Operational career

Royal Navy service

HMS Tactician conducted an exercise with HMS Panglima in September 1960

In November 1956, Panglima escorted the Royal Yacht Britannia as the latter proceeded to Langkawi and Port Swettenham (today Port Klang). As Panglima had departed Singapore hastily to rendezvous the yacht, the crew had forgotten to restock supplies. The Duke of Edinburgh gifted the ships' company six cartons of matchsticks after an officer declined a cigarette during a cocktail party onboard Britannia.[12]

Under the command of Lieutenant Commander J.S. Macintye, Panglima sailed to Penang on 12 January 1957 as part of a routine cruise.[13] In April 1957, Panglima visited Saigon, the capital of South Vietnam as part of a goodwill visit. The visit coincided with Queen Elizabeth II's birthday; Panglima and other Republic of Vietnam Navy ships fired a 21-gun salute at noon in her honour on 23 April. The ship also hosted the South Vietnamese vice president Nguyễn Ngọc Thơ and Navy chief Lê Quang Mỹ.[14] She returned to Singapore on 29 April.[15]

As a training ship, Panglima embarked three recruits from the Women's Auxiliary Naval Service (SWANS) and 14 other ratings from the Malayan and Fijian royal naval reserves in April 1958.[16]

On 22 February 1959, the Duke of Edinburgh Prince Philip, who was also Admiral of the Fleet, visited Singapore on an official royal tour. Panglima escorted his barge from the Royal Yacht Britannia as it made its way to Clifford Pier, with her crew lining the deck.[17] The prince departed Singapore on 25 February and Panglima accompanied astern of Britannia back out to sea.[18]

Panglima participated in a mock battle with the Royal Navy submarine HMS Tactician in September 1960, with the former asserting a sea denial stance against its adversary seeking to enter Singapore waters. Tactician repeatedly evaded detection until sunset, when Panglima established contact and fired "depth charges" and "won" the battle. It was the first exercise the ship had conducted with a submarine, lasting three hours.[19]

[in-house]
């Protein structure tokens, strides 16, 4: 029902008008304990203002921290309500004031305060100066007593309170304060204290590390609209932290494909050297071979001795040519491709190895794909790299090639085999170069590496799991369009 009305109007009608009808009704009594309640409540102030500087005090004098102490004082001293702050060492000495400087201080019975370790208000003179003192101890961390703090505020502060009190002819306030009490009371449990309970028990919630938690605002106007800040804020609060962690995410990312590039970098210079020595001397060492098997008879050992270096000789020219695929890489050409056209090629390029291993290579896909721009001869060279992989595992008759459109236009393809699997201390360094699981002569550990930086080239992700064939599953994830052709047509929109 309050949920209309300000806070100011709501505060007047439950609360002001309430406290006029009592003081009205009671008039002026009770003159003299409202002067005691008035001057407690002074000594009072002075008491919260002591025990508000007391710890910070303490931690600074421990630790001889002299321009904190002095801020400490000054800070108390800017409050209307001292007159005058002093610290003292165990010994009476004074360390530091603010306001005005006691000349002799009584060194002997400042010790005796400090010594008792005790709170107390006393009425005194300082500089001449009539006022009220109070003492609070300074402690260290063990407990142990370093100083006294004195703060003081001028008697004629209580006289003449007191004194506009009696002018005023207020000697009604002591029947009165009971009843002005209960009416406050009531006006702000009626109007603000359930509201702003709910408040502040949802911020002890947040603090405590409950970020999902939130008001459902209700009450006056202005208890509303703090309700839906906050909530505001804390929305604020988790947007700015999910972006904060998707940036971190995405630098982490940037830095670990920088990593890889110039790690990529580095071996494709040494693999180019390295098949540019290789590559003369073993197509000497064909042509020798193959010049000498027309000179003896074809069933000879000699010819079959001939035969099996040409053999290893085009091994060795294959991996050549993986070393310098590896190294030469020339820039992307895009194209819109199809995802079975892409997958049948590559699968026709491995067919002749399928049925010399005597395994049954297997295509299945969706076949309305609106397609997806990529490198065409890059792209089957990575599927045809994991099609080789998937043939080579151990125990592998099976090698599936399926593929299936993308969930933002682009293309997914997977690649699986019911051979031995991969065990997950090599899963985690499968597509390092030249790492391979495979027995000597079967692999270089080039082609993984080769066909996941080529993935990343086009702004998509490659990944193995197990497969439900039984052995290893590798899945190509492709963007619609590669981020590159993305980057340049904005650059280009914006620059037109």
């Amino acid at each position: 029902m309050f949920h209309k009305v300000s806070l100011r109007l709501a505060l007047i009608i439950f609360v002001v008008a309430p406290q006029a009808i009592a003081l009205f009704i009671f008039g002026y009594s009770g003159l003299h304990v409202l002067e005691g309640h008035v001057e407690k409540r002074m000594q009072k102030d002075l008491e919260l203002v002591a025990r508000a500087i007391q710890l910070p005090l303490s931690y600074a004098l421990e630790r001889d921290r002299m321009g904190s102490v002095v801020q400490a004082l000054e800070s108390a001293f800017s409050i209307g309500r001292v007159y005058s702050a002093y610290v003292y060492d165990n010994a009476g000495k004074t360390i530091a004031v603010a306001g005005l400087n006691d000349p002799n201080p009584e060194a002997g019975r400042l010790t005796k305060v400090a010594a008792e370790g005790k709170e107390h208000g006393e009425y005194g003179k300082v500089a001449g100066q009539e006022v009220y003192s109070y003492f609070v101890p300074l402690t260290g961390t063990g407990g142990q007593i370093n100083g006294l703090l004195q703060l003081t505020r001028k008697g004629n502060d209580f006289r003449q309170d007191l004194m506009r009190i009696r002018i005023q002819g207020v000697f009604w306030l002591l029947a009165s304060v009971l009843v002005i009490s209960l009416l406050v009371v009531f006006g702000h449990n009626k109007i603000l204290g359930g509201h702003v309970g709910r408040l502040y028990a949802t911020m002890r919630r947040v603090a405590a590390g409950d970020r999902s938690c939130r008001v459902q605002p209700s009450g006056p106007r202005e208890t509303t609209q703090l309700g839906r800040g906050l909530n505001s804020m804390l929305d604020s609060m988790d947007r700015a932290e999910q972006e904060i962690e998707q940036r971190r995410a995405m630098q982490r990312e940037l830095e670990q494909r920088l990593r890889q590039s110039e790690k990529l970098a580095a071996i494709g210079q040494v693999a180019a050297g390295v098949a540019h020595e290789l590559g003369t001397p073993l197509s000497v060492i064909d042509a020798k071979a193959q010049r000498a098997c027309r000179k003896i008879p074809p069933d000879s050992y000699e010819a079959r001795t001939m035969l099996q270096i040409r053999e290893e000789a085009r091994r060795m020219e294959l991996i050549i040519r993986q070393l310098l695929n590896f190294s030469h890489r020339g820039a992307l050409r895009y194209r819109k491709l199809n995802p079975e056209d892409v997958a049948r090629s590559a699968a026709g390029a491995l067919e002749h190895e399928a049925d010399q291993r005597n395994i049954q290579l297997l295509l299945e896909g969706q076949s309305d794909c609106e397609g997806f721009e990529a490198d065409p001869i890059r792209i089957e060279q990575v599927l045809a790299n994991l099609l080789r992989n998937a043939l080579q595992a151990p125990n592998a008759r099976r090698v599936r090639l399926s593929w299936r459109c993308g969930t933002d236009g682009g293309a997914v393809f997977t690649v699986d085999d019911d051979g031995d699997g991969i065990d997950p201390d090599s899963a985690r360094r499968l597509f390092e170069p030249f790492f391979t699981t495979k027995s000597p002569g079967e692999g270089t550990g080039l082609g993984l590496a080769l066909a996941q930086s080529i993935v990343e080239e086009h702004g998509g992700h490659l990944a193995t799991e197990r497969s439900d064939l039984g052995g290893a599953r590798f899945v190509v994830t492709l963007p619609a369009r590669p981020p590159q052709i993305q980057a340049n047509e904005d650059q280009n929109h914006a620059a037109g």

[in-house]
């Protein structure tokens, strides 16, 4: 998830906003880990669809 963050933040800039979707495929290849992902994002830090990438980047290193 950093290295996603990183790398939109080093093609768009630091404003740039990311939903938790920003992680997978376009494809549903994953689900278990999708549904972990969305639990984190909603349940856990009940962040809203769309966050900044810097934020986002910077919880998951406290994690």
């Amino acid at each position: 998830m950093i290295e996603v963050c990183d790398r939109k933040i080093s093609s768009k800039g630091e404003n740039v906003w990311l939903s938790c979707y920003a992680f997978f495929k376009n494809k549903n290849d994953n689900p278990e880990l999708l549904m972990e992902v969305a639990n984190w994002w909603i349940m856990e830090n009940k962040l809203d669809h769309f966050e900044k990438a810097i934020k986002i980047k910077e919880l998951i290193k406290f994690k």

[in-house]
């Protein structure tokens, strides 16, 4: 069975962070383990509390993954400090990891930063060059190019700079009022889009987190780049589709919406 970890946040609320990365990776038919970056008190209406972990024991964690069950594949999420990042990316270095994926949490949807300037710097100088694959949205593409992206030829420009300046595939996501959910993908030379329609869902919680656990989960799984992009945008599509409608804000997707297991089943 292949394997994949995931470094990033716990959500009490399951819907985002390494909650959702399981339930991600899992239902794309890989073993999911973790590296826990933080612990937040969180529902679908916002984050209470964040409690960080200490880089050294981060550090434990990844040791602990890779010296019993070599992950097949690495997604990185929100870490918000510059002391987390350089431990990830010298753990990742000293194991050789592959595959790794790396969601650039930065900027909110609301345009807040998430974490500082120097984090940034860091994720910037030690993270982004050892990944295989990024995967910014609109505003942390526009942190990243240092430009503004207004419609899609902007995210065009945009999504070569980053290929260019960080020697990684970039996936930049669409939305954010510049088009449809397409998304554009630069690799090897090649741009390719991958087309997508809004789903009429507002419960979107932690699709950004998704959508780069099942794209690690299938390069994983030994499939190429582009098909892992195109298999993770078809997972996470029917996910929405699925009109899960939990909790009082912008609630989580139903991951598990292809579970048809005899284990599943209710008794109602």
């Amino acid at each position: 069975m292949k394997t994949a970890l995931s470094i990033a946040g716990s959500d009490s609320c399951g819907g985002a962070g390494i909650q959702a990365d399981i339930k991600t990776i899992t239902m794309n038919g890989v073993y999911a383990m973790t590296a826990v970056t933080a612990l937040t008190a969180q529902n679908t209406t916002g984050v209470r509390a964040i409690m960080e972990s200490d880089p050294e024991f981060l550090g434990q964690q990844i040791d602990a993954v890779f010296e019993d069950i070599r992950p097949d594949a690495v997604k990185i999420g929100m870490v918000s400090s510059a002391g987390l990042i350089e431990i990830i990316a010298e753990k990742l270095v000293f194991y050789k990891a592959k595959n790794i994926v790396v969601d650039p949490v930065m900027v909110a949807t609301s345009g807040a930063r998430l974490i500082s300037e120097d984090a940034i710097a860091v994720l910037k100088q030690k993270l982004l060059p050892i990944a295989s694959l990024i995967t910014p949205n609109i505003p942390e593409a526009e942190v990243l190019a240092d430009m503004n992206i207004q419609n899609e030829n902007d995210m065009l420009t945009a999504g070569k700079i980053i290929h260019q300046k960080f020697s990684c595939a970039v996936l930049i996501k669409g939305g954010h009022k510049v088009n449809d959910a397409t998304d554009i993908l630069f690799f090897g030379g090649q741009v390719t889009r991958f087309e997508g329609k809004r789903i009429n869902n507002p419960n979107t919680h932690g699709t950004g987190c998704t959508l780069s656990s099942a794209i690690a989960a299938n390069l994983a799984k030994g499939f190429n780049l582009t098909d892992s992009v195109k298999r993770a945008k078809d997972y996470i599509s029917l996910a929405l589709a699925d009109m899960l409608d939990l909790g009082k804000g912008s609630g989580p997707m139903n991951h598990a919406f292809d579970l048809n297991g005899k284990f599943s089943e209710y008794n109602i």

On 22 July 1961, Panglima hosted the Yang di-Pertuan Negara Yusof bin Ishak as he reviewed a naval parade put on by the Harbour Division of Singapore Customs. As Panglima sailed past the Customs fleet of speedboats and launches, they saluted the island's first native head of state by sounding their air horns.[20]

Malaysian service

The State of Singapore merged with Malaya, North Borneo and Sarawak on 16 September 1963 to form Malaysia. On 22 September 1963, the Royal Navy officially handed over the Singapore division of the MRNVR to the Royal Malaysian Navy. HMS Panglima was recommissioned as KD Panglima (KD standing for Kapal Di-Raja, or "His Majesty's Ship"), and assigned to the Singapore Volunteer Force of the Royal Malaysian Navy.[4]

With the ongoing Indonesia–Malaysia confrontation, Panglima was involved in patrolling the Singapore Strait against intrusions.[2] Under Lieutenant Andy Miller, she was involved with a minor skirmish with Indonesian custom boats and torpedo boats in 1965. Radioing the naval headquarters for assistance, the standoff lasted seven minutes until British and Australian aircraft arrived overhead with a British frigate, resulting in the Indonesians retreating.[21]

Singaporean service

External image
image icon Panglima flying the new naval ensign on 5 May 1967
National Archives of Singapore

On 9 August 1965, Singapore separated from Malaysia to form a sovereign republic. KD Panglima was the first of three ships to be handed over to Singapore, and recommissioned as RSS Panglima (RSS standing for Republic of Singapore Ship) on 1 January 1966.[2][22] On 1 February, the Singapore Volunteer Force was transferred to the republic's Ministry of the Interior and Defence.[4]

Under the command of Lieutenant Roland Vivian Simon in 1967, Panglima came across a bumboat being shot at by an Indonesian customs boat, off the island of Pulau Sekang (today part of Pulau Semakau). Panglima opened fire on the custom boat's wheelhouse and radar, successfully forcing it to retreat.[21]

With the fall of Saigon in 1975, Vietnamese boat people began entering Singapore waters. Under the command of Captain Ernest H Wickramsingh, Panglima was the first ship to encounter the arrivals and subsequently remained at sea for 23 days during Operation Thunderstorm, past her regular two to three day patrols. Her crew boarded the incoming refugee boats to repair defects and provide supplies.[23]

Panglima became part of the Support Ship Squadron in August 1976. She subsequently underwent a major refit in November 1981 which included providing her bridge with air-conditioning by enclosing it, with the refit being completed in March 1982. The Midshipman School took over the ship in 1983 and thereafter used it exclusively as a training ship.[24]